Multiple teams entered Saturday with key opportunities. Some of those squads succeeded, while others ended the night facing real concerns about their futures.
Here are the teams that should be concerned after Saturday's games:
The Bulldogs entered their 103-90 loss at North Carolina on Saturday without a complete roster. Both Killian Tillie (12.9 points per game, 48 percent from the 3-point line in 2017-18) and Geno Crandall (1.3 steals per game) missed Saturday's game with ankle and wrist injuries, respectively. But Gonzaga, which beat Duke in the Maui Invitational, has displayed a porous defense throughout the season.
Since the team's win over Arizona in the Maui Invitational last month, Gonzaga has surrendered 82.8 points per game. North Carolina made 55 percent of its shots outside the paint on Saturday, per ESPN Stats & Info. The Bulldogs have a fleet of playmakers, but a Gonzaga team that started the day ranked first in adjusted offensive efficiency on KenPom.com has failed to play with the defensive discipline that fueled its predecessors.
Gonzaga's rise from mid-major king to perennial national power is tied to its defensive ascent. The Bulldogs have finished within the top 30 in adjusted defensive efficiency on KenPom.com the past six seasons, a stretch that featured an Elite Eight run in 2015 and an appearance in the national title game in 2017.
They've lost that defensive mojo. Before Saturday, Gonzaga had not allowed 100-plus points in regulation since a 2007 road loss to Virginia.
This is unlike Mark Few's program. Yes, the eventual returns of Tillie and Crandall should help. But the team's defensive lapses have followed the Bulldogs all season. Those problems cost them a neutral-site win when they squandered a late lead against Tennessee last weekend in Phoenix, and they were never competitive Saturday against North Carolina, which made 52 percent of its 3-pointers.
Gonzaga won't compete for a national title unless the team addresses its defensive problems.
If you're hanging out near Westwood on Sunday and you see a plane hovering above the UCLA campus, don't be alarmed. It's probably just a wealthy, frustrated alumnus rolling out another anti-Steve Alford banner.
The Bruins of UCLA suffered a 74-72 loss to the Bruins of Belmont on Saturday at Pauley Pavilion. How exactly did UCLA lose? By getting confused on defense off Kevin McClain's backdoor cut that led to the game-winning layup. UCLA has been a below-average defensive team throughout Alford's tenure. That's why Saturday's loss summed up the entire Alford era and the frustrations of UCLA fans who have vociferously encouraged the school's brass to find a new leader.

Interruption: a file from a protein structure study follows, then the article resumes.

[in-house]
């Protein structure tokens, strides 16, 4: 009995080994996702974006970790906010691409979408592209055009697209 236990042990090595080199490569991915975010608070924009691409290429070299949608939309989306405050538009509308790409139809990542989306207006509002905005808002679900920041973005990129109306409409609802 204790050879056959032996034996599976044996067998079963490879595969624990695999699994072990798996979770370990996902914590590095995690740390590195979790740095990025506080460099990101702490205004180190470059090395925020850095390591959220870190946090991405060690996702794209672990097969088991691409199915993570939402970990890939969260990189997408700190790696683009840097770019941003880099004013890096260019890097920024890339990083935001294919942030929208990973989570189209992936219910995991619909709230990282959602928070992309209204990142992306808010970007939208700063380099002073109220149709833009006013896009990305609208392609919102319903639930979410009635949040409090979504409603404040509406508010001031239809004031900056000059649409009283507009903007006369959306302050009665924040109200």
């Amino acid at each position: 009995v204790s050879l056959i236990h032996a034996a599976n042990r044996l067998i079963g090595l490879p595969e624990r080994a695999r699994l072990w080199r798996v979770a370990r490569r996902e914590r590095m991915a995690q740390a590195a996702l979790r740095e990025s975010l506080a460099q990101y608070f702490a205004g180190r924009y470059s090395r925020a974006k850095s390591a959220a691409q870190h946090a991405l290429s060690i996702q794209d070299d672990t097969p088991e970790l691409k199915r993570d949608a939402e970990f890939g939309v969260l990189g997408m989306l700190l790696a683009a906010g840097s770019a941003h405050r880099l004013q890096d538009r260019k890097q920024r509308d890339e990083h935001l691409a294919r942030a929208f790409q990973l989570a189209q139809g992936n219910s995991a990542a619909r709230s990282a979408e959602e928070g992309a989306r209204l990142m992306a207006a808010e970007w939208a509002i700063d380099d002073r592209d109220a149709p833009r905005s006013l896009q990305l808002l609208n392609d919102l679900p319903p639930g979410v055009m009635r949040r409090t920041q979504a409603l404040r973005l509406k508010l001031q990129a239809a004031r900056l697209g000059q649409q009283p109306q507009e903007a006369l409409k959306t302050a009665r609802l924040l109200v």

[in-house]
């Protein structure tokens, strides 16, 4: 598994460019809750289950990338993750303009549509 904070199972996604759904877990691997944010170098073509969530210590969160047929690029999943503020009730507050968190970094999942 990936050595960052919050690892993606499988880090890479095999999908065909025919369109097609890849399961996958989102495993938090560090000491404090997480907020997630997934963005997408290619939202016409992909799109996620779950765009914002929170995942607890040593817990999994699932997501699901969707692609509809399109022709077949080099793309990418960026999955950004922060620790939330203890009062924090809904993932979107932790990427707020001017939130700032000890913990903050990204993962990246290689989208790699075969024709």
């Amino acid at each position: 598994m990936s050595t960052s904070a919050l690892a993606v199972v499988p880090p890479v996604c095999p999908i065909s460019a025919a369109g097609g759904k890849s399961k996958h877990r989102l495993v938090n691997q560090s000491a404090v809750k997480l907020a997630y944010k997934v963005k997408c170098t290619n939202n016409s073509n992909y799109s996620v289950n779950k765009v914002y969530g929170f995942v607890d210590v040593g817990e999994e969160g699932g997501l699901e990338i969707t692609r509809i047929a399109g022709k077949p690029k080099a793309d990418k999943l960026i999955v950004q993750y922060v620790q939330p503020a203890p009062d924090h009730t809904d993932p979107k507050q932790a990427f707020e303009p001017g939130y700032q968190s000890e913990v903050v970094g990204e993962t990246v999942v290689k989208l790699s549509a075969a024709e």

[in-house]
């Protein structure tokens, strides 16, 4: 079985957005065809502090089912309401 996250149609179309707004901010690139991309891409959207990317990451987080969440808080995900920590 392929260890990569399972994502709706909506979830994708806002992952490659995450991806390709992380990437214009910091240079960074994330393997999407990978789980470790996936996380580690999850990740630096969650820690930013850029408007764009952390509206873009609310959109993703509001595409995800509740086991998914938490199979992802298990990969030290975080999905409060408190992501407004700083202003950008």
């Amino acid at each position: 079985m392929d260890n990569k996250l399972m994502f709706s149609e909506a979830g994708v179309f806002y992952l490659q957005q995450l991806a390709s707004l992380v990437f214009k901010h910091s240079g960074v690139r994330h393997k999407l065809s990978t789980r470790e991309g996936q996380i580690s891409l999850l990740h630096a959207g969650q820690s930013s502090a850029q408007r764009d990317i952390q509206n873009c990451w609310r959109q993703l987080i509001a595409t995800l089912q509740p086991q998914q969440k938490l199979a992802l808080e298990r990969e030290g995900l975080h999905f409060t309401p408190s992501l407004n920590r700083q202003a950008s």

This ho-hum UCLA squad, which has made just 61.1 percent of its free throws (335th) this season, could still win a weak Pac-12. But the team just lost to a Belmont squad that entered the season without two of its top-four scorers. This is a Belmont Bruins squad that surrendered 100 points to UW-Green Bay earlier this season.
Now, Belmont is a great program. But it's fair to expect UCLA, a team with a top-three recruiting class (Shareef O'Neal and Tyger Campbell are out for the season with injuries) to win a home game against Rick Byrd's squad.
Alford's buyout is $3.6 million, a reasonable sum. He has been Teflon throughout his time in Westwood, holding on to his job even when it appeared UCLA would make a move. Perhaps that will happen again this season.
But the heat on his seat intensified after Saturday's home loss.
Syracuse is Syracuse. The program owns a piece of property on the bubble. That's the Orange's home. It's where they're most comfortable.
A week after squeezing by Georgetown, Syracuse lost to Old Dominion 68-62 on Saturday at the Carrier Dome. Last season, Syracuse reached the Sweet 16 after securing an 11-seed following an 8-10 finish in ACC play.
Well, here the Orange are again. Jim Boeheim's squad has losses to UConn, Oregon and Old Dominion -- three teams that could miss the NCAA tournament -- before the start of ACC play. With another middle-of-the-pack finish in the league, Syracuse could enter Selection Sunday without any guarantees. Again.
The Orange might need a midseason trade if things don't improve.
After missing early action with an ankle injury, Frank Howard has made just six of his 29 3-point attempts. Oshae Brissett, who averaged 17.0 PPG in the NCAA tournament last season, has made just 42 percent of his shots inside the arc this season. The team has made less than 30 percent of its shots beyond the arc.
After Saturday, all signs point to another rocky year for the Syracuse Orange. But, it seems, that's their preference.